The species selected for study was H. squamatum (L.) Pers (Cistaceae), a small (10–30 cm), evergreen, woody sub-shrub that is mainly distributed in the eastern half of the Iberian Peninsula, with additional localities in Northern Algeria36. It grows exclusively on gypsum soils and is considered a diagnostic species of Iberian gypsum vegetation37,38. It shows a delayed phenological pattern, with shoot growth taking place between March and May and flowering from May to August13. Its root system is shallow, with a maximum root depth of 65 cm and most fine roots occurring in the top 25 cm of the soil11. To explore the generality of our results, we analyzed another three shallow-rooted species that coexist with H. squamatum in the study area. These included: the gypsum-specialist Lepidium subulatum L., and the non-specialists: Linum suffruticosum L. and Helianthemum syriacum (Jacq.) Dum. Cours. All of them are small woody sub-shrubs with a similar architecture to H. squamatum and shallow root systems11. Due to their shallow roots and their preferred distribution on the slope of gypsum hills, these species do not have access to the water table12. Consequently, rain or dew water stored as free water in the soil and the crystallization water of gypsum are the only potential sources of water for them.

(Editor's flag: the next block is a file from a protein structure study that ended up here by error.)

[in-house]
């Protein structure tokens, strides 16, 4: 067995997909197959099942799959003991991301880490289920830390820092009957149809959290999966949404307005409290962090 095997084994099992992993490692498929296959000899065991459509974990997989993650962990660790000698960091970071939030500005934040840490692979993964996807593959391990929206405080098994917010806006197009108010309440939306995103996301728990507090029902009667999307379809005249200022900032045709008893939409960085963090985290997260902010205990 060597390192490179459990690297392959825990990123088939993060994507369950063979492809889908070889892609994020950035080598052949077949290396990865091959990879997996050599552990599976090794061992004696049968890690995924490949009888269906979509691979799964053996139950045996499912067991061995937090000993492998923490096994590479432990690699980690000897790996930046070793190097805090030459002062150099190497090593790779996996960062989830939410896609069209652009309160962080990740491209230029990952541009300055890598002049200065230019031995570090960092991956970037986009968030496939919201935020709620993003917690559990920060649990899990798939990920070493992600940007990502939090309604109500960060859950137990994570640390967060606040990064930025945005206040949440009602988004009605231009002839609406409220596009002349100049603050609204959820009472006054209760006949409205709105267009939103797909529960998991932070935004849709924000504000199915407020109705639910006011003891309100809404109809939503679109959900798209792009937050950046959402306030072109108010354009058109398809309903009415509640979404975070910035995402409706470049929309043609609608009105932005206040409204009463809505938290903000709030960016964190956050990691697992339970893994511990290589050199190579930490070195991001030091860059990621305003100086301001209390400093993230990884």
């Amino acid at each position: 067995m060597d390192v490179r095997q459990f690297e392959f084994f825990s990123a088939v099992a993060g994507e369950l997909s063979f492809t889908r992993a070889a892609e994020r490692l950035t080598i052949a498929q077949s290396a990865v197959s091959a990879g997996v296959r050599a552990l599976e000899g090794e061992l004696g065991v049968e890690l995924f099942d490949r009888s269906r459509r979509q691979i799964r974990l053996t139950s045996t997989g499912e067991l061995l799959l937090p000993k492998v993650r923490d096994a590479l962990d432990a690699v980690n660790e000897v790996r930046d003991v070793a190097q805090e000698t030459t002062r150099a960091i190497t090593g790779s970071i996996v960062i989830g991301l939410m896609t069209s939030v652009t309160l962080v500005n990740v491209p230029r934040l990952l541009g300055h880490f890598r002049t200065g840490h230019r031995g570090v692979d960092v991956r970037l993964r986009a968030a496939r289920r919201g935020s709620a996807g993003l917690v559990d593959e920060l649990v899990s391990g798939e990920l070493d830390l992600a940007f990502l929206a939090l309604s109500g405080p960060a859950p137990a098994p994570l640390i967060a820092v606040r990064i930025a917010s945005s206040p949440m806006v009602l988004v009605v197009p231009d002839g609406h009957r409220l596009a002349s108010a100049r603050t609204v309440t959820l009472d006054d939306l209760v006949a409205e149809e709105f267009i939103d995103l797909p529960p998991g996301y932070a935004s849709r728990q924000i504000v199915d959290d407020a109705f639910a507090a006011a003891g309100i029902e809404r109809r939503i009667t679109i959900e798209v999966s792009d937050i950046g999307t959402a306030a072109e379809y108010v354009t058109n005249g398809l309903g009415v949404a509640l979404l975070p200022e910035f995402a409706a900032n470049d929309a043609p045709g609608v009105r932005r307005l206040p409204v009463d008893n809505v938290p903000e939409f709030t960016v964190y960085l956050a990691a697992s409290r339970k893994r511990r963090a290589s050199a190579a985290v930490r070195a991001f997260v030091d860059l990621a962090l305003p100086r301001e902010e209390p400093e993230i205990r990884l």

Plant and soil sampling for isotope analyses
Field sampling for isotope analyses was undertaken in spring (24 May) and summer (28 August) 2012. On each sampling date, the main stems (including the upper coarse root portion) of five individuals of study species were harvested. Vigorous, medium-sized individuals located at least 5 m away from each other were selected for sampling. To maximize the representativeness of xylem water as an indicator of the water sources used by plants and to minimize the risk of stem water evaporation, harvest was performed during mid-morning (7–9 h solar time), when maximum transpiration rates are expected in dry environments39, and evaporative demand is low20. The bark and phloem were scraped off the stems with a knife to avoid the evaporative surface of the stem and contamination with organic compounds present in living cells and/or the bark16. Soil samples were collected from soil in direct contact with excavated plant roots at two different depths: 0–10 cm and 10–20 cm. All individual plants collected had most of their fine roots within the upper 20 cm of the soil, following the standard distribution pattern of their respective species. Right after harvest, stem and soil samples were placed in individual airtight sealed cultivar tubes (Duran GL18), immediately frozen in the field with dry ice, and kept frozen until distillation.
Xylem and soil water were extracted by cryogenic vacuum distillation16 at the Laboratory of Silvicuture of the Universitat de Lleida. Sample tubes were placed in a heated silicone oil bath, and connected with Ultra-Torr unions (Swagelok Company, Solon, OH, USA) to a vacuum system (ca. 10−2 mbar) including U-shaped water traps in series that were cooled with liquid N2. After an extraction time of 2 h, captured water was transferred into cap-crimp 2 ml vials, and stored at 4 °C until analysis. According to previous tests, 40–90 min are needed to obtain a complete distillation of xylem water and free water in clay soils, but shorter times are enough for sandy-lime soil samples40,41.